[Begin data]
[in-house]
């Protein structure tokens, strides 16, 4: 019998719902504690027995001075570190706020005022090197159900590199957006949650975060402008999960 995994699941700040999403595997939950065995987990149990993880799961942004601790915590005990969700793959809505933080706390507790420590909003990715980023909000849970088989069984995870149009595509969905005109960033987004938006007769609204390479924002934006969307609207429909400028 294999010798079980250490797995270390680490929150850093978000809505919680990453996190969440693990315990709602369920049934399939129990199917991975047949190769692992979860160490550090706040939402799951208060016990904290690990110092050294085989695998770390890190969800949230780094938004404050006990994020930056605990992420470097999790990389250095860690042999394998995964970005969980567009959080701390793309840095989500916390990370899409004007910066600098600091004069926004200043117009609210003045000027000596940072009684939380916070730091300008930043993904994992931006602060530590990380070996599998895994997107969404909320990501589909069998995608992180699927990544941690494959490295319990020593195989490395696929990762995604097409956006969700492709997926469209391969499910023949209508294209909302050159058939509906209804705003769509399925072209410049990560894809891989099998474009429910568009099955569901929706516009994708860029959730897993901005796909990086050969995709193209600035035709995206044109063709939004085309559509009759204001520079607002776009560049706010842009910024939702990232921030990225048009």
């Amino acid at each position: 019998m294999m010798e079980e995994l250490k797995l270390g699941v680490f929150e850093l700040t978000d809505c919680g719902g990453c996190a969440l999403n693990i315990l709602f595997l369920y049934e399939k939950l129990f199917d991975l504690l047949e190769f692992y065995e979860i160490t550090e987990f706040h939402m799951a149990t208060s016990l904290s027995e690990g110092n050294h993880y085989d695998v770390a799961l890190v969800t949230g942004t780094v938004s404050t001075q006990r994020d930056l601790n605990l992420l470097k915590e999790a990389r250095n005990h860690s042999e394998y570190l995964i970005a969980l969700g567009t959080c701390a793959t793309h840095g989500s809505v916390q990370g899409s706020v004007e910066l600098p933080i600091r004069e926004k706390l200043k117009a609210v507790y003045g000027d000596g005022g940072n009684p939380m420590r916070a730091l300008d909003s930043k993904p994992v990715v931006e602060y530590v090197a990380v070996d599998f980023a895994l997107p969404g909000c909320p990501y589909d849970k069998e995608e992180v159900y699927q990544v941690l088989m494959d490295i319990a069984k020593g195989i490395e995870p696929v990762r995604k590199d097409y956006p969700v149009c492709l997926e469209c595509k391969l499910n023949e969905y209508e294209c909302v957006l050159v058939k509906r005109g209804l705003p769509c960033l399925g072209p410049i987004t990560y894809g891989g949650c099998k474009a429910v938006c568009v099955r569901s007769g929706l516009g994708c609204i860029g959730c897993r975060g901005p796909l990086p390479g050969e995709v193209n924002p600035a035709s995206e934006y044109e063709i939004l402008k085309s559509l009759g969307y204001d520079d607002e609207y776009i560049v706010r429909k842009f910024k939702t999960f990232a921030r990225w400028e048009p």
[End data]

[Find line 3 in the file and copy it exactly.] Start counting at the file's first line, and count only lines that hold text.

């Amino acid at each position: 019998m294999m010798e079980e995994l250490k797995l270390g699941v680490f929150e850093l700040t978000d809505c919680g719902g990453c996190a969440l999403n693990i315990l709602f595997l369920y049934e399939k939950l129990f199917d991975l504690l047949e190769f692992y065995e979860i160490t550090e987990f706040h939402m799951a149990t208060s016990l904290s027995e690990g110092n050294h993880y085989d695998v770390a799961l890190v969800t949230g942004t780094v938004s404050t001075q006990r994020d930056l601790n605990l992420l470097k915590e999790a990389r250095n005990h860690s042999e394998y570190l995964i970005a969980l969700g567009t959080c701390a793959t793309h840095g989500s809505v916390q990370g899409s706020v004007e910066l600098p933080i600091r004069e926004k706390l200043k117009a609210v507790y003045g000027d000596g005022g940072n009684p939380m420590r916070a730091l300008d909003s930043k993904p994992v990715v931006e602060y530590v090197a990380v070996d599998f980023a895994l997107p969404g909000c909320p990501y589909d849970k069998e995608e992180v159900y699927q990544v941690l088989m494959d490295i319990a069984k020593g195989i490395e995870p696929v990762r995604k590199d097409y956006p969700v149009c492709l997926e469209c595509k391969l499910n023949e969905y209508e294209c909302v957006l050159v058939k509906r005109g209804l705003p769509c960033l399925g072209p410049i987004t990560y894809g891989g949650c099998k474009a429910v938006c568009v099955r569901s007769g929706l516009g994708c609204i860029g959730c897993r975060g901005p796909l990086p390479g050969e995709v193209n924002p600035a035709s995206e934006y044109e063709i939004l402008k085309s559509l009759g969307y204001d520079d607002e609207y776009i560049v706010r429909k842009f910024k939702t999960f990232a921030r990225w400028e048009p």